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7 Tips To Help Stay Sober During The Holidays

When you are recovering from an addiction, you know how important it is to avoid potential triggers. Unfortunately, during the holiday season, it seems like triggers are lurking around every corner.

High-stress levels? Check.

Eggnog, spiked punch, or drinks passed around by well-meaning friends and family members? Check.

People, that you only see a handful of times a year, many of whom may not know about your struggle? Check, check, and check.

You don’t want to have to tell the entire family about your addiction, especially if you’re concerned about how they’ll react, but you do want to stay sober throughout the busy holiday season–and you may not be able to do it on your own. Some of these tips can help you manage the holidays and stay sober.

Tip #1: Know How You’re Going to Leave

If things start to get out of control at a holiday party, whether everyone is drinking or you’re starting to feel uncomfortable and down, how are you going to get out of that setting? Whether you’re at a holiday gathering of friends or spending the day hanging out with the family, you need a way out a safe way to leave the gathering and avoid giving in to temptation. This may include:

  • Having a partner lined up who will leave with you if needed.
  • Knowing who to call for a ride if things get out of control.
  • Driving yourself, if possible, so that you can leave when it’s convenient for you.

Tip #2: Think About Potential Triggers Ahead of Time

If you love your family and friends, potential triggers might be the last thing on your mind–but it’s still important to consider them. On the other hand, you may not particularly enjoy spending time with friends and family during the holidays, which can significantly increase your urge to drink. Regardless of whether you’re looking forward to a warm, loving holiday season or you’re concerned that things might get awkward in a hurry, consider what triggers may hit long before you step into the event. This might include:

  • Everyone drinking around you, especially if you’re used to participating
  • Family arguments
  • Well-meaning but overbearing family members
  • Friends who, unaware of your addiction, may pressure you to drink

Think through what your triggers are, then put a plan in place for avoiding them as much as possible. For example, if you’re meeting coworkers at a restaurant, you might arrive ahead of time and place your own order for something non-alcoholic before the drink orders start pouring in. If you know Aunt Mary’s rant about your single status is going to push you to want to drink, enlist another family member to cut her off before it begins–or give yourself permission to leave if needed.

Tip #3: Have Holiday Plans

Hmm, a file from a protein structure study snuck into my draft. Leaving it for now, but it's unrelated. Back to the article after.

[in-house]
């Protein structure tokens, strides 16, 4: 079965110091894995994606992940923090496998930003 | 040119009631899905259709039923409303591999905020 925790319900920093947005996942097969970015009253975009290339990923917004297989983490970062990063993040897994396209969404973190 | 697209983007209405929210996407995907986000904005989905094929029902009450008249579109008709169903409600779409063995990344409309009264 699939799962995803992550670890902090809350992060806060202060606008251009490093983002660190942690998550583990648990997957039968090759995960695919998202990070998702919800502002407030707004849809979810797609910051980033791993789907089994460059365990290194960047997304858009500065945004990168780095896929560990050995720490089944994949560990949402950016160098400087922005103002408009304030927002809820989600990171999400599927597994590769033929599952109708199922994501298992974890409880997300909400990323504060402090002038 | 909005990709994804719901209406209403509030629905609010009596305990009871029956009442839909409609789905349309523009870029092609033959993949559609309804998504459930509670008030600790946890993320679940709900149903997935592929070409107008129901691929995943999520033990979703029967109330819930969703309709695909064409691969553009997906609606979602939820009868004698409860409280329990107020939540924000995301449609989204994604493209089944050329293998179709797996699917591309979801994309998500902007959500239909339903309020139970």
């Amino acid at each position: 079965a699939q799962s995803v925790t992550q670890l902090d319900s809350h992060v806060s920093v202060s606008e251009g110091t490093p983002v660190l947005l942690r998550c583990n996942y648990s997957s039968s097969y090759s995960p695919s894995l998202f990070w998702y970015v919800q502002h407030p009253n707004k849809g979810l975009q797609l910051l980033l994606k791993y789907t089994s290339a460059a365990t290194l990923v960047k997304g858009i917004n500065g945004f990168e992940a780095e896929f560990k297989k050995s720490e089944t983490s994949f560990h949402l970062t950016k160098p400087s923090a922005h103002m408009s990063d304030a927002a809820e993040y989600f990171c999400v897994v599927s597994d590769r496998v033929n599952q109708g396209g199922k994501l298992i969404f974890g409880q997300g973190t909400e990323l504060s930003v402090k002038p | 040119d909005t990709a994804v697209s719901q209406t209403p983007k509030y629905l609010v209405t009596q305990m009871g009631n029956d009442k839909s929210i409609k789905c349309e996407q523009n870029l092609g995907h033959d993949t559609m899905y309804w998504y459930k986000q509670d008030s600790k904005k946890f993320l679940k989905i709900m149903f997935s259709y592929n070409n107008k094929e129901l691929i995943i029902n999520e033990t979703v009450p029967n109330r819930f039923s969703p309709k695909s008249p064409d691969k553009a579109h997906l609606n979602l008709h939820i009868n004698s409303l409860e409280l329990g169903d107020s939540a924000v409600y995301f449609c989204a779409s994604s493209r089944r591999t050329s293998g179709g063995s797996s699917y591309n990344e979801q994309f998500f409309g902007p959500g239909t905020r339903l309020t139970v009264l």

If you’re lonely during the holidays, especially if you’re sitting around the house alone and feeling sorry for yourself, it can be easy to slip back into old habits. Make sure that you have holiday plans that will keep you busy. Have a list of sober activities that you can participate in when you need to get out of the house. Go for a walk or a drive and look at the Christmas lights, go watch the kids sitting on Santa’s lap at the mall, or find something else that will help you pick up some holiday cheer that doesn’t come out of a bottle. It can also be helpful to have a list of things you’re looking forward to this holiday season, from that special dessert that your aunt only makes once a year to fun annual family games or family members that you don’t get to see the rest of the year.

Tip #4: Know Who to Call

If you’re starting to struggle with the urge to drink, you may need support from someone else who has been there. Contact another sober alcoholic and ask them to be on call for you. Sometimes, a quick text message or a few minutes on the phone can be all you need to get yourself back on the right track and help prevent a relapse. Other times, you may need to use your friend as an excuse to help bail you out of the situation. Having someone on call can also help provide higher levels of accountability, which will increase the odds that you’ll stay sober even if things don’t go according to plan.

Tip #5: Find Help Group Meetings

Are you using AA or another program to help you stay sober? If so, make sure that you’re attending meetings through the holidays. If you know a particular event is going to be more difficult than others, plan to attend a meeting either right before or right after the event to help provide you with the support you need to stay sober.

Tip #6: Start a New Tradition

It’s fascinating how many holiday traditions revolve around eating and drinking–and, as an alcoholic, many of your past traditions may have involved getting drunk. This year, consider starting new traditions! Do something fun with your family, volunteer at a local soup kitchen, or discover something else you can do that will keep you away from the alcohol and engaged in an activity that’s more appropriate for you.

Tip #7: Make Sobriety a Priority

During the holidays, many people give too much of themselves in an effort to make everyone around them happy. You want to make your family proud, let your friends know that you care about them, and prevent people from talking about your addiction. Unfortunately, those things are not your first priority right now. Your sobriety is! It’s more important than family events, more important than work events, and more important than someone else’s hurt feelings. Make a list of the reasons you plan to stay sober, then keep it where you can revisit it as needed during the holidays.

For many people, the holidays are the hardest time of year to stay sober–but you don’t have to do it alone. If you’re struggling with sobriety over the holiday season,¬†contact us¬†today to learn how we can help.